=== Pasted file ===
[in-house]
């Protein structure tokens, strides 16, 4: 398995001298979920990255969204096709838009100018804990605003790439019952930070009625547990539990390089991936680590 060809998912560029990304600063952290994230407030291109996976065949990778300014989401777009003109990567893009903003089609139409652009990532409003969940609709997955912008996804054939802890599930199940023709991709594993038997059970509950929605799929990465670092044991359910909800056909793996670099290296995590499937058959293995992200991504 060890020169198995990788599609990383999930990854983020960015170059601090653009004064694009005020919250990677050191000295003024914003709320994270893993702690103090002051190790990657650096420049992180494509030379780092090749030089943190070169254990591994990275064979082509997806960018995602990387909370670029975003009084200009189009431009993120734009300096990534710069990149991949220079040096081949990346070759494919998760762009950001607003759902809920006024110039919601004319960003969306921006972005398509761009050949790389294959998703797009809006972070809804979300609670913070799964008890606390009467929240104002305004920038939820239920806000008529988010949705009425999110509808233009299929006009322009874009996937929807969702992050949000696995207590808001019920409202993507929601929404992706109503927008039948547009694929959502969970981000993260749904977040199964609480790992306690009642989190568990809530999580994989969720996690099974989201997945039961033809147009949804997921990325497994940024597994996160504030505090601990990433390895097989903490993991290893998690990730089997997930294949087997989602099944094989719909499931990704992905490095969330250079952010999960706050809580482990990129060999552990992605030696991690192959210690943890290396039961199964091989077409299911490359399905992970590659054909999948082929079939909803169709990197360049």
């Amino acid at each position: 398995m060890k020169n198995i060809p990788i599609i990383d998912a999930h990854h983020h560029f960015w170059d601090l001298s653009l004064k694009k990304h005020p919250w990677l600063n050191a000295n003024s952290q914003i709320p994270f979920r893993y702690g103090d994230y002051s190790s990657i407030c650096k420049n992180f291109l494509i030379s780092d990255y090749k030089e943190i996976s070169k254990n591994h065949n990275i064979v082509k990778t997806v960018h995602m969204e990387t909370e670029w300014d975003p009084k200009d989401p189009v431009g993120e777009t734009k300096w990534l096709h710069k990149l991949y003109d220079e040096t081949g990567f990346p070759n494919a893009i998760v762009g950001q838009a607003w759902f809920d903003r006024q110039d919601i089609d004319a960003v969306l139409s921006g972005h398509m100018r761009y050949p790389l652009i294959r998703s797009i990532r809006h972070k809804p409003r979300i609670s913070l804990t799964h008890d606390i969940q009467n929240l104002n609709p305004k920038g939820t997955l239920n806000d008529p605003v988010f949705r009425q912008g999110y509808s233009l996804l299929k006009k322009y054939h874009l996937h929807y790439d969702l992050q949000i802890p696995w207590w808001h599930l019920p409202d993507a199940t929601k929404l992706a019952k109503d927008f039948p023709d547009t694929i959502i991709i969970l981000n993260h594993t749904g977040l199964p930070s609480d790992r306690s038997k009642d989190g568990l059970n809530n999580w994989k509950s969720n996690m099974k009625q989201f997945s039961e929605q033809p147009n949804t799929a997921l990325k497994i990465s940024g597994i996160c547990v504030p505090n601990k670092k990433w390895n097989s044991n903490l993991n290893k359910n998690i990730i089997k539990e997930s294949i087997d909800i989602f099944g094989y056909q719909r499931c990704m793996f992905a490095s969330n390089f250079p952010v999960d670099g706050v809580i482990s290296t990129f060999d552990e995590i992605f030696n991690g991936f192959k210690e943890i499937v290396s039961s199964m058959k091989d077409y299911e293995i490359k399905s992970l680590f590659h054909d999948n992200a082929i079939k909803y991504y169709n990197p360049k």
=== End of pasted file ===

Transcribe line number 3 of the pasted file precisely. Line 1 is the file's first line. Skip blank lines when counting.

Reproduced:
């Amino acid at each position: 398995m060890k020169n198995i060809p990788i599609i990383d998912a999930h990854h983020h560029f960015w170059d601090l001298s653009l004064k694009k990304h005020p919250w990677l600063n050191a000295n003024s952290q914003i709320p994270f979920r893993y702690g103090d994230y002051s190790s990657i407030c650096k420049n992180f291109l494509i030379s780092d990255y090749k030089e943190i996976s070169k254990n591994h065949n990275i064979v082509k990778t997806v960018h995602m969204e990387t909370e670029w300014d975003p009084k200009d989401p189009v431009g993120e777009t734009k300096w990534l096709h710069k990149l991949y003109d220079e040096t081949g990567f990346p070759n494919a893009i998760v762009g950001q838009a607003w759902f809920d903003r006024q110039d919601i089609d004319a960003v969306l139409s921006g972005h398509m100018r761009y050949p790389l652009i294959r998703s797009i990532r809006h972070k809804p409003r979300i609670s913070l804990t799964h008890d606390i969940q009467n929240l104002n609709p305004k920038g939820t997955l239920n806000d008529p605003v988010f949705r009425q912008g999110y509808s233009l996804l299929k006009k322009y054939h874009l996937h929807y790439d969702l992050q949000i802890p696995w207590w808001h599930l019920p409202d993507a199940t929601k929404l992706a019952k109503d927008f039948p023709d547009t694929i959502i991709i969970l981000n993260h594993t749904g977040l199964p930070s609480d790992r306690s038997k009642d989190g568990l059970n809530n999580w994989k509950s969720n996690m099974k009625q989201f997945s039961e929605q033809p147009n949804t799929a997921l990325k497994i990465s940024g597994i996160c547990v504030p505090n601990k670092k990433w390895n097989s044991n903490l993991n290893k359910n998690i990730i089997k539990e997930s294949i087997d909800i989602f099944g094989y056909q719909r499931c990704m793996f992905a490095s969330n390089f250079p952010v999960d670099g706050v809580i482990s290296t990129f060999d552990e995590i992605f030696n991690g991936f192959k210690e943890i499937v290396s039961s199964m058959k091989d077409y299911e293995i490359k399905s992970l680590f590659h054909d999948n992200a082929i079939k909803y991504y169709n990197p360049k």